I love stories. I like reading them and listening to them and watching them. I also love telling them and helping other people tell them. Stories are so powerful because they go straight for the heart. In the business setting, where it’s much more common to go for the head, the story can be all the more powerful.
In the words of my very wise colleague, Everett, “there’s a reason it’s called a feel-good story and not a read-good story.”
Stories elicit a physiological response. This simple fact did not surprise me given the number of PG&E Olympic commercials I have cried during. But, the extent to which storytelling influences sentiment and incites action does.
Study #1- Empathy Towards Strangers
The 2009 study, Empathy Towards Strangers, neuroeconomist Paul Zak had his subjects watch two videos. One video portrays a classic dramatic arc in which a father trying to connect to his dying son while the other video portrays a flat account of the same father and son spending a day at the zoo. The video with the dramatic arc caused an increase in cortisol and oxytocin, colloquially known as the stress and love hormones, respectively. These hormones are associated with focus, memory, trust, and care.
Zak took the research one step further by investigating whether that physiological response and that experience of empathy affected generosity towards strangers. In the second phase of the experiment, subjects were given money for participating and presented with the option to anonymously donate the money to charity. Those who produced the highest levels of cortisol and oxytocin were significantly more likely to donate.
Study #2– What Makes a Super Bowl Ad Super?
In this study from 2014, Keith Quesenbery and Michael Coolsen conducted a two-year analysis of 108 Super Bowl commercials with the goal of understanding what drives high ratings in consumer favorability. They investigated potential drivers like sexual content or cute animals. It turned out that commercials with storyline structures and dramatic plotlines outperformed those without story lines. And, the relationship was linear. The more story elements, the higher the rating! The research also had predictive value. Quesenbery and Coolsen were able to predict ratings based on how well it followed a five-act dramatic story structure.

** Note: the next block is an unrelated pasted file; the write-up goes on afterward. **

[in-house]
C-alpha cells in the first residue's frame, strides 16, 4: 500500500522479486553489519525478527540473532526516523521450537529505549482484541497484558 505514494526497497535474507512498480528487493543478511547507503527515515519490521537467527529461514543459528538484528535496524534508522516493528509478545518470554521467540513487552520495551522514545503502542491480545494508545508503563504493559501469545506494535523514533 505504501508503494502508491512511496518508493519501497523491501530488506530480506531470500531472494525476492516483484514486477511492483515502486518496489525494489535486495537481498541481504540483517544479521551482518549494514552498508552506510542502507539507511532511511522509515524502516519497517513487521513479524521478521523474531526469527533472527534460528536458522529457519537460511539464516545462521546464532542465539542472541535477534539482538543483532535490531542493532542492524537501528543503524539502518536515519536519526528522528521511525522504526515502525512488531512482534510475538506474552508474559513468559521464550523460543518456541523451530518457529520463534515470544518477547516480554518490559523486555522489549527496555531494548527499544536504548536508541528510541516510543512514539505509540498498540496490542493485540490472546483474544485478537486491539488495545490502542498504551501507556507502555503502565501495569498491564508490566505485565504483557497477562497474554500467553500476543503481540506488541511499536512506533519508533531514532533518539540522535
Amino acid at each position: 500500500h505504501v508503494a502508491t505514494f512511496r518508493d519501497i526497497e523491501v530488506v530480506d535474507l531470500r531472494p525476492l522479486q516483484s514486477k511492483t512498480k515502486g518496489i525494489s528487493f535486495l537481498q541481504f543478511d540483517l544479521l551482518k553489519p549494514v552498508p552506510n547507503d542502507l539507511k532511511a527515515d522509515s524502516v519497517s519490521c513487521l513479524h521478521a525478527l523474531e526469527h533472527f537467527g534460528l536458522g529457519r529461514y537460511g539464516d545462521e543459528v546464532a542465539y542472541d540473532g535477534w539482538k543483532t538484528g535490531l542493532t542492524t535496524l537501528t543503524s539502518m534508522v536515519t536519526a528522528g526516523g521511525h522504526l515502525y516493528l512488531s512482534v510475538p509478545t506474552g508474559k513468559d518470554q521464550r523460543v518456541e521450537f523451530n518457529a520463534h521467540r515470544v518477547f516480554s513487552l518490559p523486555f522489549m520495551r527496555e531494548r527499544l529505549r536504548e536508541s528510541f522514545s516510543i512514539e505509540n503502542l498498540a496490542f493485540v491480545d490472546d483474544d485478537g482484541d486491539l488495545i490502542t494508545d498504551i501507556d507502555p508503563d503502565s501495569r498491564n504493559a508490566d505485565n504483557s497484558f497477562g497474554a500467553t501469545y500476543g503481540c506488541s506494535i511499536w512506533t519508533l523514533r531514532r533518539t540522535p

In the work setting, I’ve found that storytelling can be particularly helpful when you want to:
- Make something to more memorable
- Try: a case study with a customer to convey the functionality of a product
- Build empathy with others
- Try: explaining the founding story of your company in a sales pitch
- Bring something to life in a new way
- Try: creating a project brief that shows the state of the world before and then after the project is undertaken
- Change minds and behaviors when traditional rhetoric isn’t cutting it
- Try: pausing the salary negotiation and explaining why you love your company in sell conversations with candidates
- Explain something that seems esoteric
- Try: using narrative elements when pitching a new project idea to your manager
I like to use ‘The 5 C’s’ of storytelling to bring narrative to unexpected places at work:
- Character- who is living in the world?
- Circumstance- what is the world like?
- Curiosity- what is the character’s ideal circumstance?
- Conflict- where is the gap between the current circumstance and ideal world?
- Change- how does the world or character transform?
Give it a whirl! And, get in touch with questions or updates on how it goes.